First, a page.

AIM Technology bases its Server Benchmark for Windows NT on a mix-and-load modeling scenario, in which you run a predefined primary application mix that resembles the tasks an NT server most commonly performs. You record the server's performance as you incrementally increase the load of the application mix to determine peak and sustained performance metrics for the system.
The AIM WNT Peak Performance metric measures the highest attainable performance a system can achieve. The system must run the CPU, RAM, and disk caching at maximum to attain peak performance. The AIM WNT Sustained Performance metric measures the maximum system capacity at the point when additional tasks significantly hinder performance. The difference between the AIM WNT Peak Performance metric and the AIM WNT Sustained Performance metric is similar to the difference between a drag race and a rally covering hundreds of miles. Servers must perform continuously and consistently. Therefore, the AIM WNT Sustained Performance metric is more relevant than the AIM WNT Peak Performance metric in determining a server's performance in a real-world network installation.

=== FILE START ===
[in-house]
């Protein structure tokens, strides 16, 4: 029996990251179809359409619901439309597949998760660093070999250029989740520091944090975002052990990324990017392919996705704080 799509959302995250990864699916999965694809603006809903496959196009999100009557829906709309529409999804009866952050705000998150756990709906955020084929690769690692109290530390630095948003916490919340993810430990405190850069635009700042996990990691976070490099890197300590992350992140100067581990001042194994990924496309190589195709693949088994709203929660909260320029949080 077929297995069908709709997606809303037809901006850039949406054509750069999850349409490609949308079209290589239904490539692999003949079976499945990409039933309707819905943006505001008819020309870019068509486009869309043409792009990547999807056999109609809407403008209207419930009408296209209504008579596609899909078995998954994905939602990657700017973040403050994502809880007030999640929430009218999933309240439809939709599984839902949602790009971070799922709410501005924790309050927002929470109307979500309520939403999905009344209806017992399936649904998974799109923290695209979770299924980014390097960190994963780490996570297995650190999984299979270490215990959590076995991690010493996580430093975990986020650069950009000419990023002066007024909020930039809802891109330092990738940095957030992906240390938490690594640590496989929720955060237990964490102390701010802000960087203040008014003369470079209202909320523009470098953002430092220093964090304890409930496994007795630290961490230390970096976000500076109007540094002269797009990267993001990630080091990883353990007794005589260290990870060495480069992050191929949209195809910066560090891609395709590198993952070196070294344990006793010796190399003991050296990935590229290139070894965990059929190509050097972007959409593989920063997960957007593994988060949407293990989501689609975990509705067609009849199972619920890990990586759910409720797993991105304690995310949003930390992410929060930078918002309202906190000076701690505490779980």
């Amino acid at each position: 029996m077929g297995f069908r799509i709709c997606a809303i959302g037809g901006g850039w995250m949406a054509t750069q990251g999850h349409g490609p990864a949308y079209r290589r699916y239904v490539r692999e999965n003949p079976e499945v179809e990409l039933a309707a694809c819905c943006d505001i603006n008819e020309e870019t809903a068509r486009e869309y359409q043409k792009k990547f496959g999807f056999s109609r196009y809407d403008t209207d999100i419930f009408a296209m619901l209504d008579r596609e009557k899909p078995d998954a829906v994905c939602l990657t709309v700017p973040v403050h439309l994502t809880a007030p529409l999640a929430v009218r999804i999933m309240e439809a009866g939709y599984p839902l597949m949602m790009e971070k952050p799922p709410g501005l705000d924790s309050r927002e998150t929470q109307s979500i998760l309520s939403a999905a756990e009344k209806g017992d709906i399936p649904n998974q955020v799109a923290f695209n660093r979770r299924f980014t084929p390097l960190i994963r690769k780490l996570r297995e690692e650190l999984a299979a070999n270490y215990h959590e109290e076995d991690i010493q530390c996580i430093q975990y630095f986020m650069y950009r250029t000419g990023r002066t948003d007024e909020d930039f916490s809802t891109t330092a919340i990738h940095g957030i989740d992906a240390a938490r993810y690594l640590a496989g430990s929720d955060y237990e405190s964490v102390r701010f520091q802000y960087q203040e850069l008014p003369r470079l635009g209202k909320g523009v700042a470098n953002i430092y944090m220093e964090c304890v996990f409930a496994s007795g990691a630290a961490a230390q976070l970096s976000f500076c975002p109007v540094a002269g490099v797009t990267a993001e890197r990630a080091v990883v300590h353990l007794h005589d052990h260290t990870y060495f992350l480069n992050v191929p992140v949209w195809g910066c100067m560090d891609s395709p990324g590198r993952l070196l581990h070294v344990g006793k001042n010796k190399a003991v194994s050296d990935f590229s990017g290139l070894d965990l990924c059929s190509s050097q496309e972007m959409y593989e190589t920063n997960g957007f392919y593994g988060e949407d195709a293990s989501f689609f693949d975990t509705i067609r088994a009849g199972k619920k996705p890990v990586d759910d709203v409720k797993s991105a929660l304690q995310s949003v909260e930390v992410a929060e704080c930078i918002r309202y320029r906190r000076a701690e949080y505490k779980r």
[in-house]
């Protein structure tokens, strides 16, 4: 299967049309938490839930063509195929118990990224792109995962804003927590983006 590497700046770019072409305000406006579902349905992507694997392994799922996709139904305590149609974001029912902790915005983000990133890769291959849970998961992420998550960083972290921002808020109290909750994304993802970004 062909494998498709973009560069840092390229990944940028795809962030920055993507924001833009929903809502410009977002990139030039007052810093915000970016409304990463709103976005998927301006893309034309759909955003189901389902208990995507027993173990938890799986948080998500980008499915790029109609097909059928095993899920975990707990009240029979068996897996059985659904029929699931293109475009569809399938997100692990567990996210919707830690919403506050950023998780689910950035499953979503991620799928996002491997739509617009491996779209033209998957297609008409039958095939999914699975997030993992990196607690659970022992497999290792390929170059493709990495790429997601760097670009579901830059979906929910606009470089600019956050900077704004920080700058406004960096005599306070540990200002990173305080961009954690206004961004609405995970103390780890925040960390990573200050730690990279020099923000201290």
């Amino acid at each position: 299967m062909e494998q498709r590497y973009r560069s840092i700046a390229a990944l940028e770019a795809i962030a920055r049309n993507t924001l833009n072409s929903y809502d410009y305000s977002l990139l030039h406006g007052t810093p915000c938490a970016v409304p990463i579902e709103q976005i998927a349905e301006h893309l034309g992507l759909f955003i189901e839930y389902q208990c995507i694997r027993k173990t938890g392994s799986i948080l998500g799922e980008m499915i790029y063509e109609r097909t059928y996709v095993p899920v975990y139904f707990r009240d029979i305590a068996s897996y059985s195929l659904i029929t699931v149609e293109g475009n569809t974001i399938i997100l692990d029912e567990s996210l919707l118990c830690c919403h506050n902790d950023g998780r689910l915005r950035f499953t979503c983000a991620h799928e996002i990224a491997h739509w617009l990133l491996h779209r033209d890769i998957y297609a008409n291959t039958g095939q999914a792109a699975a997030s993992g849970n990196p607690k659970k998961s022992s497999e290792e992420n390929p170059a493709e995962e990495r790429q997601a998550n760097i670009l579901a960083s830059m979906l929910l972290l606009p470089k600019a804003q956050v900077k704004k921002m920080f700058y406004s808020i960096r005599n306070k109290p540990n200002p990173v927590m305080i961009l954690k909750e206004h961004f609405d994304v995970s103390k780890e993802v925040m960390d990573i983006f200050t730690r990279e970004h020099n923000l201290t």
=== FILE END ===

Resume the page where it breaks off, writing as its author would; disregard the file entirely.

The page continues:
AIM has two server benchmarks for NT: the Domain Server Mix and the File Server Mix. The Domain Server Mix includes 54 tests that simulate the duties a typical domain server performs (e.g., light file transfers; network routing; packet forwarding; email; and shared applications, such as spreadsheets, word processing, and network maintenance). The File Server Mix includes 38 tests that simulate the duties a typical gateway file server performs (e.g., name, mail, and network services). For the 8-way server tests, the Windows NT Magazine Lab ran the Domain Server Mix.